Rock and roll

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Rock and roll (often written as rock & roll or rock 'n' roll) is a genre of popular music that originated and evolved in the United States during the late 1940s and early 1950s,[1][2] primarily from a combination of the blues, country music, jazz[3] and gospel music.[4] Though elements of rock and roll can be heard in country records of the 1930s,[3] and in blues records from the 1920s,[5] rock and roll did not acquire its name until the 1950s.[6][7] An early form of rock and roll was rockabilly,[8] which combined country and jazz with influences from traditional Appalachian folk music and gospel.[9]

The term "rock and roll" now has at least two different meanings, both in common usage. The American Heritage Dictionary[10] and the Merriam-Webster Dictionary[11] both define rock and roll as synonymous with rock music., however, refers specifically to the music of the 1950s.[12] For the purpose of differentiation, this article uses the latter definition, while the broader musical genre is discussed in the rock music article.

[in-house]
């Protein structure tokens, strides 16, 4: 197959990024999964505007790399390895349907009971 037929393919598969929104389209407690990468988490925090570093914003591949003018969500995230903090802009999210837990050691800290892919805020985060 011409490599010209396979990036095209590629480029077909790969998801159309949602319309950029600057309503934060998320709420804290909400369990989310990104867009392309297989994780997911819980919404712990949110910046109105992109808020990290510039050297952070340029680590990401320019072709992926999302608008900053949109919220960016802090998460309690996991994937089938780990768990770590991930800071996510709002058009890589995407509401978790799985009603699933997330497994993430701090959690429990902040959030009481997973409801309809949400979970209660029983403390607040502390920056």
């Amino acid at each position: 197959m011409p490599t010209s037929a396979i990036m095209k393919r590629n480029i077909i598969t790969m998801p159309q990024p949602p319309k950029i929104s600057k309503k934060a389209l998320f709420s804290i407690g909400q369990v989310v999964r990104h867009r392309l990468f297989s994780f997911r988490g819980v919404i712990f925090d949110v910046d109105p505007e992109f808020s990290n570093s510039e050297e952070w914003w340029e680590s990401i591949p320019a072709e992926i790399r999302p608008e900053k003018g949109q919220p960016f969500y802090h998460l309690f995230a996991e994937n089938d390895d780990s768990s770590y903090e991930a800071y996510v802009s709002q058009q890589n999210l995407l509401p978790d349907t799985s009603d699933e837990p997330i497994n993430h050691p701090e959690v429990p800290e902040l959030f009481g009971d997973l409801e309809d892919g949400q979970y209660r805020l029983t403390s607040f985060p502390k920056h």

In the earliest rock and roll styles of the late 1940s and early 1950s, either the piano or saxophone was often the lead instrument, but these were generally replaced or supplemented by guitar in the middle to late 1950s.[13] The beat is essentially a boogie woogie blues rhythm with an accentuated backbeat, the latter almost always provided by a snare drum.[14] Classic rock and roll is usually played with one or two electric guitars (one lead, one rhythm), a string bass or (after the mid-1950s) an electric bass guitar, and a drum kit.[13]

Rock and roll began achieving wide popularity in the 1960s.[15] The massive popularity and eventual worldwide view of rock and roll gave it a widespread social impact. Bobby Gillespie writes that "When Chuck Berry sang 'Hail, hail, rock and roll, deliver me from the days of old,' that's exactly what the music was doing. Chuck Berry started the global psychic jailbreak that is rock'n'roll."[16]

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